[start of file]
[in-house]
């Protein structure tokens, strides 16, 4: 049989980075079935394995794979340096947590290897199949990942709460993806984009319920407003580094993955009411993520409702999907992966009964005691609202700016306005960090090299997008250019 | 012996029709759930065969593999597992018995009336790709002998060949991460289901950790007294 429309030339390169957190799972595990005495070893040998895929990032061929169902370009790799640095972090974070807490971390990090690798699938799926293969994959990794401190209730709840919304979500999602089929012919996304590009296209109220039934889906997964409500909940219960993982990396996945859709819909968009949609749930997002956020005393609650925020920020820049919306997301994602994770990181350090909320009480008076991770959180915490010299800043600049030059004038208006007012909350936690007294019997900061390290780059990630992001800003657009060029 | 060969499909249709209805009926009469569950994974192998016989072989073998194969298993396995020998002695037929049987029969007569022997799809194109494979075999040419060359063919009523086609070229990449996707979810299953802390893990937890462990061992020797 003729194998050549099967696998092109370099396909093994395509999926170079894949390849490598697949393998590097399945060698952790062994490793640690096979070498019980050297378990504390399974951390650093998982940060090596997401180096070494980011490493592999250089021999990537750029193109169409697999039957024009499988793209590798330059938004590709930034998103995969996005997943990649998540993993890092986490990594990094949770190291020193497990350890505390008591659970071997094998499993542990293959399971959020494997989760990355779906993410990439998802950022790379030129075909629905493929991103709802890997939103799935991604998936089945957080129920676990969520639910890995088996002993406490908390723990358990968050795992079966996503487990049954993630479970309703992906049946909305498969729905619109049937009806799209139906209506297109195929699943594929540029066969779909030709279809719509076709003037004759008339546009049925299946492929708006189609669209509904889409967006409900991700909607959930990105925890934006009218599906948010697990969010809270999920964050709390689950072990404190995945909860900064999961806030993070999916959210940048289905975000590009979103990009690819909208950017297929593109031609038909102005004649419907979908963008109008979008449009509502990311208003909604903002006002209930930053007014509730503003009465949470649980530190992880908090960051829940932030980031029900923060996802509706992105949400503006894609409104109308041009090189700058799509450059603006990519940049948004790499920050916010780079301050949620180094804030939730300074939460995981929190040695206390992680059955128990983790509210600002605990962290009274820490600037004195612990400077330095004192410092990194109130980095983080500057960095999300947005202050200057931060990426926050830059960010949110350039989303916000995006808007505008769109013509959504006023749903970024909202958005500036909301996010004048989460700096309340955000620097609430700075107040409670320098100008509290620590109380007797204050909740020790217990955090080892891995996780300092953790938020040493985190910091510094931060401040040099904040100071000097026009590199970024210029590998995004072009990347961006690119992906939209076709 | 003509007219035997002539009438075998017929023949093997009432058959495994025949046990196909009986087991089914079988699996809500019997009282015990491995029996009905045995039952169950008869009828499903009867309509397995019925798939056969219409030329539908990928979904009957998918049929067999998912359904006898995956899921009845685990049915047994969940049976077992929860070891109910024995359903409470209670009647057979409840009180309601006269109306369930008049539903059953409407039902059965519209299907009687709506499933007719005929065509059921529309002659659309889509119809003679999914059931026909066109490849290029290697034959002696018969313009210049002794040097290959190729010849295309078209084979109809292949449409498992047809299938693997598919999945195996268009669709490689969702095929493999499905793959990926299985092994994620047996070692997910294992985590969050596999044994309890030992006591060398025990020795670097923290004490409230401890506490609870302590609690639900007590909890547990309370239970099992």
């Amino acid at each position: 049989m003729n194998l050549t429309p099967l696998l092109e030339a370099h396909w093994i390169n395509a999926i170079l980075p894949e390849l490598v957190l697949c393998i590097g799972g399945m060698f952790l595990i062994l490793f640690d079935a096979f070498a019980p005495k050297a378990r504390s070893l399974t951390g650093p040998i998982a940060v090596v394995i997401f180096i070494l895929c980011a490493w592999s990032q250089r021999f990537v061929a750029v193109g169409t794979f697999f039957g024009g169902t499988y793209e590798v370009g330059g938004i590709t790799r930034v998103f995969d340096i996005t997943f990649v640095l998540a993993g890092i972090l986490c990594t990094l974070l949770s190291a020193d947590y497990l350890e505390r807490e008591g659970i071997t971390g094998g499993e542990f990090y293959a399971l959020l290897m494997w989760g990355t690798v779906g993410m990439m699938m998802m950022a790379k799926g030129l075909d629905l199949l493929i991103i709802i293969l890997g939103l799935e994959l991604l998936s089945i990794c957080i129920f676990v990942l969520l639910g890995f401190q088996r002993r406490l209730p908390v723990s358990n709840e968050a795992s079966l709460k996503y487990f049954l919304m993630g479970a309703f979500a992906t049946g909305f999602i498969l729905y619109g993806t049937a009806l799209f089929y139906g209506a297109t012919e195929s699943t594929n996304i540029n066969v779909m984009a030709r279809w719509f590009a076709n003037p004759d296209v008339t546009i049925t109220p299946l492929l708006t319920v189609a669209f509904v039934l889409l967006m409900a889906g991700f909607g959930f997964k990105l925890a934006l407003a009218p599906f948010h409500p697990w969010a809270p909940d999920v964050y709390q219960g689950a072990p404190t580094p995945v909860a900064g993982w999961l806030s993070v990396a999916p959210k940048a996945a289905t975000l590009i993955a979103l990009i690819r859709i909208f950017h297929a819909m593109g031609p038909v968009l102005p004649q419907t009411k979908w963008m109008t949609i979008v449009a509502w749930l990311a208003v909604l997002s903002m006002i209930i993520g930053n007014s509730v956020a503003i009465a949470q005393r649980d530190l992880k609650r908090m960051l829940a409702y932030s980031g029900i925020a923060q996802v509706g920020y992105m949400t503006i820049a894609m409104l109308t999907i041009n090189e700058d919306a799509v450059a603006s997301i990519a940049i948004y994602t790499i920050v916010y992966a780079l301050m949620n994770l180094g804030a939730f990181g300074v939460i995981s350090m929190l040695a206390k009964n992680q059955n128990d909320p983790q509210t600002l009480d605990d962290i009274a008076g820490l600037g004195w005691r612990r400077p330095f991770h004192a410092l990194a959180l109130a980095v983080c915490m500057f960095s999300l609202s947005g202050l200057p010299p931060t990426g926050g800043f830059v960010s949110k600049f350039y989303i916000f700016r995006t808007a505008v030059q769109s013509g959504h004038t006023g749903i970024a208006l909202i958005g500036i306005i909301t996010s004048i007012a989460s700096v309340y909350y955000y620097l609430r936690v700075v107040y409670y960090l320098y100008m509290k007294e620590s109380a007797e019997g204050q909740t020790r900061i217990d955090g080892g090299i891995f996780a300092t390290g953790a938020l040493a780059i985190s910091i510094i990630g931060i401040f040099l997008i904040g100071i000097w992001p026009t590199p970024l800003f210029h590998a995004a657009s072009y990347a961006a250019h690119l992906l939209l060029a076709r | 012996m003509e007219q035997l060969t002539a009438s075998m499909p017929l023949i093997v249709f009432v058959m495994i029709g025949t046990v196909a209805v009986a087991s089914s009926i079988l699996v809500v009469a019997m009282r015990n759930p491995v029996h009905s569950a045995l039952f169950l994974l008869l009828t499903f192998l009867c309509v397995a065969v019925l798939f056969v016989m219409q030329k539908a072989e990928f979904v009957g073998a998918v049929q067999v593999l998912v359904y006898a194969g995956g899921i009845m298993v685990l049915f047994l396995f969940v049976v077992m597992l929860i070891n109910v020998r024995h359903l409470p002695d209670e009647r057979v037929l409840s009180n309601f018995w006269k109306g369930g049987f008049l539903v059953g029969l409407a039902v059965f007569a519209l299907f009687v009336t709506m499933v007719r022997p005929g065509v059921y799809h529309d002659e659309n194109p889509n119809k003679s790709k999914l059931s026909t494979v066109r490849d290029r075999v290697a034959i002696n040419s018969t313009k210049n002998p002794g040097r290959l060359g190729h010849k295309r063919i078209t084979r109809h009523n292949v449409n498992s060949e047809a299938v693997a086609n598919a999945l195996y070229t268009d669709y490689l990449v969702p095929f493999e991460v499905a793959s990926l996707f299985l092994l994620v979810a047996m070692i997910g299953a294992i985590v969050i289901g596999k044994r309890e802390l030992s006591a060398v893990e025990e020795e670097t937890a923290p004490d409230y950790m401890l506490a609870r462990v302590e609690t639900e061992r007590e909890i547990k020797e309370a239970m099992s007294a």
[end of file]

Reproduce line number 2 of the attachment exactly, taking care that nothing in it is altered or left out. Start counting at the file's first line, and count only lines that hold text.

């Protein structure tokens, strides 16, 4: 049989980075079935394995794979340096947590290897199949990942709460993806984009319920407003580094993955009411993520409702999907992966009964005691609202700016306005960090090299997008250019 | 012996029709759930065969593999597992018995009336790709002998060949991460289901950790007294 429309030339390169957190799972595990005495070893040998895929990032061929169902370009790799640095972090974070807490971390990090690798699938799926293969994959990794401190209730709840919304979500999602089929012919996304590009296209109220039934889906997964409500909940219960993982990396996945859709819909968009949609749930997002956020005393609650925020920020820049919306997301994602994770990181350090909320009480008076991770959180915490010299800043600049030059004038208006007012909350936690007294019997900061390290780059990630992001800003657009060029 | 060969499909249709209805009926009469569950994974192998016989072989073998194969298993396995020998002695037929049987029969007569022997799809194109494979075999040419060359063919009523086609070229990449996707979810299953802390893990937890462990061992020797 003729194998050549099967696998092109370099396909093994395509999926170079894949390849490598697949393998590097399945060698952790062994490793640690096979070498019980050297378990504390399974951390650093998982940060090596997401180096070494980011490493592999250089021999990537750029193109169409697999039957024009499988793209590798330059938004590709930034998103995969996005997943990649998540993993890092986490990594990094949770190291020193497990350890505390008591659970071997094998499993542990293959399971959020494997989760990355779906993410990439998802950022790379030129075909629905493929991103709802890997939103799935991604998936089945957080129920676990969520639910890995088996002993406490908390723990358990968050795992079966996503487990049954993630479970309703992906049946909305498969729905619109049937009806799209139906209506297109195929699943594929540029066969779909030709279809719509076709003037004759008339546009049925299946492929708006189609669209509904889409967006409900991700909607959930990105925890934006009218599906948010697990969010809270999920964050709390689950072990404190995945909860900064999961806030993070999916959210940048289905975000590009979103990009690819909208950017297929593109031609038909102005004649419907979908963008109008979008449009509502990311208003909604903002006002209930930053007014509730503003009465949470649980530190992880908090960051829940932030980031029900923060996802509706992105949400503006894609409104109308041009090189700058799509450059603006990519940049948004790499920050916010780079301050949620180094804030939730300074939460995981929190040695206390992680059955128990983790509210600002605990962290009274820490600037004195612990400077330095004192410092990194109130980095983080500057960095999300947005202050200057931060990426926050830059960010949110350039989303916000995006808007505008769109013509959504006023749903970024909202958005500036909301996010004048989460700096309340955000620097609430700075107040409670320098100008509290620590109380007797204050909740020790217990955090080892891995996780300092953790938020040493985190910091510094931060401040040099904040100071000097026009590199970024210029590998995004072009990347961006690119992906939209076709 | 003509007219035997002539009438075998017929023949093997009432058959495994025949046990196909009986087991089914079988699996809500019997009282015990491995029996009905045995039952169950008869009828499903009867309509397995019925798939056969219409030329539908990928979904009957998918049929067999998912359904006898995956899921009845685990049915047994969940049976077992929860070891109910024995359903409470209670009647057979409840009180309601006269109306369930008049539903059953409407039902059965519209299907009687709506499933007719005929065509059921529309002659659309889509119809003679999914059931026909066109490849290029290697034959002696018969313009210049002794040097290959190729010849295309078209084979109809292949449409498992047809299938693997598919999945195996268009669709490689969702095929493999499905793959990926299985092994994620047996070692997910294992985590969050596999044994309890030992006591060398025990020795670097923290004490409230401890506490609870302590609690639900007590909890547990309370239970099992």